By Paul Geater, local government correspondent
Tuesday, May 15, 2012
THE merger of the fire services in Suffolk and Cambridgeshire could take a major step forward today – with brigade union officials claiming it could help save front-line jobs.
Senior Suffolk county councillors will meet this morning and are expected to ask for a full business case on the cost-cutting proposal, which could see a new super-brigade of more than 1,000 full-time and retained firefighters formed within two years.
The potential savings are still not clear because there would need to be significant reorganisation alongside any merger – especially in Suffolk.
But during the only other merger of its kind in the country – of Devon and Somerset fires services in 2007 – around 150 non-uniformed posts were cut, although around 60 were later reinstated.
Suffolk’s FBU chairman Andy Vingoe said his members still felt that merging the administrations could be the best way to preserve frontline fire cover. But he felt differences would remain between the two counties.
He said: “The members do not seem to be that concerned about the proposed merger because they feel it might be the best way to safeguard the frontline service.
“There have been cuts over the years and we know budgets are under pressure so many feel this could help retain the current level of service.”
“From what we have seen with the control room it does look as if Cambridgeshire would be in the driving seat. It is a larger authority (it includes Peterborough), but I think the two counties would have to be run as separate districts under one authority.”
Meanwhile, deputy county fire officer Mark Hardingham said if the county opted for full merger there would need to be considerable changes to its administration. There are currently 67 non-uniformed administrative staff employed by the fire service.
But it relies on other county council or Customer Service Direct staff for many of its functions – including Human Resources and IT.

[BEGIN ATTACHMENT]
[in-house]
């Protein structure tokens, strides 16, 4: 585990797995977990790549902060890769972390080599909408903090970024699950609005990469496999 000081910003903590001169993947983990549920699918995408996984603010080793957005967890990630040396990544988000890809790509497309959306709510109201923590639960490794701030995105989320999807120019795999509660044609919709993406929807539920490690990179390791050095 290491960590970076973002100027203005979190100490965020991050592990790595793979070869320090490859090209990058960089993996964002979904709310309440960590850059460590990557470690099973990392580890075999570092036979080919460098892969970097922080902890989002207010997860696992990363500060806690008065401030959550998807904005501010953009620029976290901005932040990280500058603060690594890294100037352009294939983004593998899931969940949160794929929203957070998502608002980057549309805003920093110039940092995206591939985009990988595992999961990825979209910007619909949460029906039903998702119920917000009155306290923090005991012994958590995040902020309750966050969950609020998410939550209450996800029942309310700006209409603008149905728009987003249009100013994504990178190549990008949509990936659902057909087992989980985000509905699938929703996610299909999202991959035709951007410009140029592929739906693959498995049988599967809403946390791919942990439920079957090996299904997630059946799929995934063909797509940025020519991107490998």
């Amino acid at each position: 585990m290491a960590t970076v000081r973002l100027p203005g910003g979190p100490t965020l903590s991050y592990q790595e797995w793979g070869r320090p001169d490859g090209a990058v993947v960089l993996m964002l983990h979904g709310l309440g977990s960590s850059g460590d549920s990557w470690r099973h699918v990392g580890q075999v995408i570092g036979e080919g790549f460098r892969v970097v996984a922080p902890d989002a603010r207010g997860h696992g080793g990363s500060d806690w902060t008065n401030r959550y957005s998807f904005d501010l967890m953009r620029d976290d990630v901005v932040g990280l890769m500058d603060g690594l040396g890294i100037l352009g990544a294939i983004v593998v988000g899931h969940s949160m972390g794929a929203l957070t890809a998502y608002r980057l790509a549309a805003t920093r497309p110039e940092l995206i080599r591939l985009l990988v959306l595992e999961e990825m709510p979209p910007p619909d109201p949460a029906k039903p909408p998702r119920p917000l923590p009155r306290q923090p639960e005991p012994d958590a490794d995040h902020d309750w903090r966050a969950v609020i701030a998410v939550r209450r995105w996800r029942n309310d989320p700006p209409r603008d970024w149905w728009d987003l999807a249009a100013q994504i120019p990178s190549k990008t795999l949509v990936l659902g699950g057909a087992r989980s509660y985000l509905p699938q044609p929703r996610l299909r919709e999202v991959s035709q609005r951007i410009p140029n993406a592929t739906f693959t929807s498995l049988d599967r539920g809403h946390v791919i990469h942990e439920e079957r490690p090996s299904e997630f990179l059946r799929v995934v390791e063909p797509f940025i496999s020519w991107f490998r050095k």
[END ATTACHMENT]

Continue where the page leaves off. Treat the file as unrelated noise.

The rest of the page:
Cambridgeshire Fire Authority currently has 122 administrative staff handling all back-office functions. That authority is not part of the county council because it includes the Peterborough area, which is a unitary authority.
Mr Hardingham said: “There are similarities in that Devon was a stand-alone fire authority and Somerset was a county council department – but that merger came five years ago in a different climate. Also, in that case, two control centres were retained until just this year. We have already merged our control centre with that in Cambridgeshire.”
The Devon and Somerset authority covers an area that stretches from the outskirts of Bristol to Plymouth. However while the services became a single authority, the Fire Brigades Union said that in a practical sense they retained separate identities.
Trevor French, its brigade FBU secretary, said: “The two counties use different breathing apparatus equipment and there are different policies for how fires are dealt with.”
The chief fire officer in the combined Devon and Somerset Authority is Lee Howell, who had been head of Suffolk’s fire authority for five years.
Suffolk County Council’s cabinet will meet today to discuss a number of options for the future of the service, with its favoured option being to pursue a full business case for full merger. An alternative option is increased collaboration without merger.
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